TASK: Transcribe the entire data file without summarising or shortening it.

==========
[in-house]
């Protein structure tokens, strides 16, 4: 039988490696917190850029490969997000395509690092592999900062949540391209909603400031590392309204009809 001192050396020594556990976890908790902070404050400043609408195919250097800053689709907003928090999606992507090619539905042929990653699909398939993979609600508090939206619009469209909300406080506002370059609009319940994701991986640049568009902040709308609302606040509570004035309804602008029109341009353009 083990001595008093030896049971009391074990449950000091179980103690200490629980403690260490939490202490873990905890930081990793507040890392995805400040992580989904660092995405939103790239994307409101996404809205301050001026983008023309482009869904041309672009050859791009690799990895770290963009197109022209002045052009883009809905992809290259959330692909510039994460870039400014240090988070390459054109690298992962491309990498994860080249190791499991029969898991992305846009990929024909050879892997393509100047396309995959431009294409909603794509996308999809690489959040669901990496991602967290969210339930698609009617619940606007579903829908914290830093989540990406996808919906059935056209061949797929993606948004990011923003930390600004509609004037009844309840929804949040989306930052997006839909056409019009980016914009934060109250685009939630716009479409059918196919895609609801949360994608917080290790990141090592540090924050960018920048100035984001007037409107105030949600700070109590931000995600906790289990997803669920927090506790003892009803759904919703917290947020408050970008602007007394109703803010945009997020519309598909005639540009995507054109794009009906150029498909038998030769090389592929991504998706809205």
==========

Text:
[in-house]
């Protein structure tokens, strides 16, 4: 039988490696917190850029490969997000395509690092592999900062949540391209909603400031590392309204009809 001192050396020594556990976890908790902070404050400043609408195919250097800053689709907003928090999606992507090619539905042929990653699909398939993979609600508090939206619009469209909300406080506002370059609009319940994701991986640049568009902040709308609302606040509570004035309804602008029109341009353009 083990001595008093030896049971009391074990449950000091179980103690200490629980403690260490939490202490873990905890930081990793507040890392995805400040992580989904660092995405939103790239994307409101996404809205301050001026983008023309482009869904041309672009050859791009690799990895770290963009197109022209002045052009883009809905992809290259959330692909510039994460870039400014240090988070390459054109690298992962491309990498994860080249190791499991029969898991992305846009990929024909050879892997393509100047396309995959431009294409909603794509996308999809690489959040669901990496991602967290969210339930698609009617619940606007579903829908914290830093989540990406996808919906059935056209061949797929993606948004990011923003930390600004509609004037009844309840929804949040989306930052997006839909056409019009980016914009934060109250685009939630716009479409059918196919895609609801949360994608917080290790990141090592540090924050960018920048100035984001007037409107105030949600700070109590931000995600906790289990997803669920927090506790003892009803759904919703917290947020408050970008602007007394109703803010945009997020519309598909005639540009995507054109794009009906150029498909038998030769090389592929991504998706809205």